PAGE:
Facebook Sued For Allegedly Faking “Likes”
How much integrity does a person’s Facebook “Like” have? One Colorado man is going to court to fight an endorsement on the social network that he says he never gave.
Anthony Ditirro has filed suit with the Northern District Court of California (which covers Facebook’s Menlo Park headquarters), alleging that a friend’s newsfeed showed Ditirro “liking” the newspaper USA Today, even though Ditirro had never liked the publication on Facebook.
Although plaintiff has nothing negative to say about USA Today newspapers, plaintiff is not an avid reader of USA Today, nor does plaintiff endorse the newspaper,” the complaint states, adding that Ditirro has never visited USA Today’s Web site, or clicked the like button on USA Today’s Web site or Facebook Page. “Defendant knowingly used plaintiff’s likeness and Facebook profile to advertise to the general public that plaintiff endorsed USA Today without plaintiff’s permission.”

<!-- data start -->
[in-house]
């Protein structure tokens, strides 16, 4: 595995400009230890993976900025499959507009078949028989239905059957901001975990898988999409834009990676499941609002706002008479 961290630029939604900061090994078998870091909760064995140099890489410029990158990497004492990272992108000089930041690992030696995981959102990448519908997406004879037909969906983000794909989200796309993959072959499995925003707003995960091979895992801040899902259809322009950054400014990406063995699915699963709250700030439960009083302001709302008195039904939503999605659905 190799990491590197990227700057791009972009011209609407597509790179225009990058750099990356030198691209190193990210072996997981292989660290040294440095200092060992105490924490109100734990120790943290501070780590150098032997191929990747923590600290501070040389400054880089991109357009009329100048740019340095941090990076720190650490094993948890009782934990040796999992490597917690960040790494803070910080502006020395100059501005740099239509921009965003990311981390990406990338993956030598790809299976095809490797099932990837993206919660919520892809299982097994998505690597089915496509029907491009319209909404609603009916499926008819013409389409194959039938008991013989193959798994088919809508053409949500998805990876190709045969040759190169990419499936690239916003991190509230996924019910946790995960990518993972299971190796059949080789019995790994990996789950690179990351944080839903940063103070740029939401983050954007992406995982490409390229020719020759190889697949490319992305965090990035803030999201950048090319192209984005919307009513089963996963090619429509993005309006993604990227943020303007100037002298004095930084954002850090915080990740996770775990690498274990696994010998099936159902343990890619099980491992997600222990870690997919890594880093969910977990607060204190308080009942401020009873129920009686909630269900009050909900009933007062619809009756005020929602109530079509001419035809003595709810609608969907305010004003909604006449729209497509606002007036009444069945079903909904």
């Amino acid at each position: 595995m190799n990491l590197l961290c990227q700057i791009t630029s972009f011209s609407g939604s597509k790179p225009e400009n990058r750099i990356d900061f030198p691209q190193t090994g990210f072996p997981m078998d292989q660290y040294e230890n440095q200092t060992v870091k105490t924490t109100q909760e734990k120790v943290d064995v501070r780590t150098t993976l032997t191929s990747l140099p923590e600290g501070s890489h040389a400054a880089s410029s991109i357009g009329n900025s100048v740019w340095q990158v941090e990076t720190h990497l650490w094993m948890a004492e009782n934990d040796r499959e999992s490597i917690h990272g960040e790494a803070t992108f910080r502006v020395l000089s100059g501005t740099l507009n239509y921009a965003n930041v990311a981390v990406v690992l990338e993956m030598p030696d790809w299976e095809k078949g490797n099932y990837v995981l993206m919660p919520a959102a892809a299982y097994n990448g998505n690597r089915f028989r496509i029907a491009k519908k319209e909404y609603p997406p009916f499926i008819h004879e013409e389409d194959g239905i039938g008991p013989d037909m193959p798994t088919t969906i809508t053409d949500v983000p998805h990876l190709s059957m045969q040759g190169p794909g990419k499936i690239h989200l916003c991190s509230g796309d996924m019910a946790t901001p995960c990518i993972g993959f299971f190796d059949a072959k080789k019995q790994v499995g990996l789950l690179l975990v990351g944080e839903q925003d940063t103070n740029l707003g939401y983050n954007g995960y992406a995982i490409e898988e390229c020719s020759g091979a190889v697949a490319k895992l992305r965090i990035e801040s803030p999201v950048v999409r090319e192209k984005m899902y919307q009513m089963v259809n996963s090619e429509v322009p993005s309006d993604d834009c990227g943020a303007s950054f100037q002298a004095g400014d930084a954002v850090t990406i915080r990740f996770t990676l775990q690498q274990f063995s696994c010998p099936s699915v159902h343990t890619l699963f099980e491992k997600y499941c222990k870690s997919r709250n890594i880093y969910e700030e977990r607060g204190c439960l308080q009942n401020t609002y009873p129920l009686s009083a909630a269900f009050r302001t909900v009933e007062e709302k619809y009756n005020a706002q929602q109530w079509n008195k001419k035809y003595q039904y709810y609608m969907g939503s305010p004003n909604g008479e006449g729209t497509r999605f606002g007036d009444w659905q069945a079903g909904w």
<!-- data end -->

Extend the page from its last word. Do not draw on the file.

Citing California privacy laws that cover the unauthorized use of a person’s image, Ditirro and his defense team are seeking $750 for himself and anyone else on Facebook who had their name falsely used in an endorsement.
“The complaint is without merit and we will defend ourselves vigorously,” said a Facebook spokesperson.
Just weeks ago, the company was hit with a class action lawsuit alleging that it was scanning links sent in private messages for the purposes of “data mining and user profiling.” Facebook also said those claims were without merit, and that it would defend itself vigorously.